Tuesday, 5 January 2016

[News] 7th row of Periodic Table completed: 4 new elements added

The seventh row of the periodic table of Chemistry has been completed after four new elements have been added by the scientists. The four new elements have been discovered by scientists in Japan, Russia and America and they are the first ones to be added since 2011 when 114 and 116 were added. According to AP reports, a team of Japanese scientists have met the criteria for naming a new element, the synthetic highly radioactive element 113, more than a dozen years after they began working to create it.

Kosuke Morita, who was leading the research at the government-affiliated Riken Nishina Center for Accelerator-Based Science, was notified of the decision on December 31, 2015 by the US-based International Union of Pure and Applied Chemistry. "Now that we have conclusively demonstrated the existence of element 113, we plan to look to the unchartered territory of element 119 and beyond," Morita said in a statement.

A joint working group of the IUPAC and International Union of Pure and Applied Physics also announced decisions on recognition of discoveries of elements 115, 117 and 118.

Discoveries of atomic elements have often involved competition between scientists. "To scientists, this is of greater value than an Olympic gold medal," Ryoji Noyori, former Riken president and Nobel laureate in chemistry told reporters.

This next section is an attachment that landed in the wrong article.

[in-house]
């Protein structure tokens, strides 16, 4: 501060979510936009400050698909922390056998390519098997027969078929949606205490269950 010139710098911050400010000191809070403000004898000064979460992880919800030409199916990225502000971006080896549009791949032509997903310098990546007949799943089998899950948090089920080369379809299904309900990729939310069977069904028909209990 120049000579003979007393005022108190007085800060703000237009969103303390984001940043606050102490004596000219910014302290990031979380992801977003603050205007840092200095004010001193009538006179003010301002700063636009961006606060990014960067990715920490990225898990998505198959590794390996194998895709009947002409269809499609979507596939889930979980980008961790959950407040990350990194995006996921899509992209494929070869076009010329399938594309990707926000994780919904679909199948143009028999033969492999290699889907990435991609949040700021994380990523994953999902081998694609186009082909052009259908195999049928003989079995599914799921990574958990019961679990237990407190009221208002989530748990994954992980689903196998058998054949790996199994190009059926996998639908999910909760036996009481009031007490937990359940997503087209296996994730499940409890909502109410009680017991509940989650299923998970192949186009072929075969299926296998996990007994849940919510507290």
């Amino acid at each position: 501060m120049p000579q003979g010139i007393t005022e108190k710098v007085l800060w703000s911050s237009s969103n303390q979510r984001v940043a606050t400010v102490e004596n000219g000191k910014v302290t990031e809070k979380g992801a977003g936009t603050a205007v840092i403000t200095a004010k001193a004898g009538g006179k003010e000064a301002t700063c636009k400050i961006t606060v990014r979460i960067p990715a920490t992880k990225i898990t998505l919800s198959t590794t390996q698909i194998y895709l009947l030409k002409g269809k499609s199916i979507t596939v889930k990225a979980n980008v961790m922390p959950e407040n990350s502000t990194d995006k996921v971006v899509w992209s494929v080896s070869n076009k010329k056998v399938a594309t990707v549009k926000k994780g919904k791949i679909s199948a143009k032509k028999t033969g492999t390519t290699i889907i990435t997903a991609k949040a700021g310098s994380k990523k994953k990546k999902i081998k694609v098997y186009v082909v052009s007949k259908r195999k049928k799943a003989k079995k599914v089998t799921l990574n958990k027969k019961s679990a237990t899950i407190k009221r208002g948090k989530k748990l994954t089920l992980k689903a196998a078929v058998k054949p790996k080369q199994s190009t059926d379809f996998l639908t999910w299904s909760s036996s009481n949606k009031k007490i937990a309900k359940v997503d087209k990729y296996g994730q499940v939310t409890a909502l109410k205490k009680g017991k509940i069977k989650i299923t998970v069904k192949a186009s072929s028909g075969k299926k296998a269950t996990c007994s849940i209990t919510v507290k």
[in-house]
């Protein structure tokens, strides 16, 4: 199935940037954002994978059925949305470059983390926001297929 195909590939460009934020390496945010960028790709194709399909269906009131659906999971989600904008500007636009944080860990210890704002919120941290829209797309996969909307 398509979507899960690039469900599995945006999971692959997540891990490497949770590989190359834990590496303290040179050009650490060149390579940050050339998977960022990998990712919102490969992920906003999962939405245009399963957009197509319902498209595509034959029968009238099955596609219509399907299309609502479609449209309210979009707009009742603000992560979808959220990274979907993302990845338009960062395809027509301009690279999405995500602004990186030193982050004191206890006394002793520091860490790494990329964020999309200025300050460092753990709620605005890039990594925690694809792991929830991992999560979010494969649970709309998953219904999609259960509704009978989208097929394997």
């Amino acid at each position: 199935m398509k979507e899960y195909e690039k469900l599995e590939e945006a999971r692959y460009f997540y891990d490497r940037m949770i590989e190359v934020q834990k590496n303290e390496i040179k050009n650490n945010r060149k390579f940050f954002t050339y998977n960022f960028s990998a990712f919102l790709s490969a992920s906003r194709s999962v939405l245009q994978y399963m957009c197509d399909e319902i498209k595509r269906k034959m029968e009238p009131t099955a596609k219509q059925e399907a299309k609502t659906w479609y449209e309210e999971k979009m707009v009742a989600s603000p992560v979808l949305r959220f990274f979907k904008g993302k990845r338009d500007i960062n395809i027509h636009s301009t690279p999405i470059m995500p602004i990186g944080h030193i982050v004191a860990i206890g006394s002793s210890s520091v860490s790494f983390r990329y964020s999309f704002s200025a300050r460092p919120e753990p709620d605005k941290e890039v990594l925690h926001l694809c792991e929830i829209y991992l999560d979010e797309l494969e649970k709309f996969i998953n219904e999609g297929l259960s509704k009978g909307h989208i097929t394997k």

Element 113 sits between Copernicium and Flerovium on the periodic table. A joint team of scientists in Russia and the Lawrence Livermore National Laboratory in the US were also pitching for the naming rights for the 113 element, after announcing its discovery in 2004. Isotopes of element 113 have a very short half-life, lasting for less than a thousandth of a second, making its discovery very difficult.

The scientists have continued research for the last seven years to secure a place for elements 113, 115, 117 and 118 on the periodic table. Until now, the four elements manifested only for a very short span of time - about a thousand of one second - making it very difficult for scientists to prove their existence. 

The four elements bore temporary names so far. Elements 113, 115, 117 and 118 were being identified by Uut, Uup, Uus and Uuo, respectively. 

The periodic table has seen many changes since Russian chemist Dmitri Mendeleev designed it in 1869:
  • The noble gases including helium (He), neon (Ne), argon (Ar), krypton (Kr), xenon (Xe), and radon (Rn) were added to the table between 1895 and 1901. Likewise, additions have made to the periodic table as new elements have been discovered in the last hundred years.
  • In 1914, English physicist Henry Gwyn-Jeffries Moseley found out that the each atomic nucleus can be assigned a number, according to the number of protons in that atom. This changed the way periodic table worked. The table was redesigned according to the atomic number of elements rather than their atomic weight.
  • Rare-earth elements including the elements in the Lanthanide series were included in the atomic table in the late 19th century.
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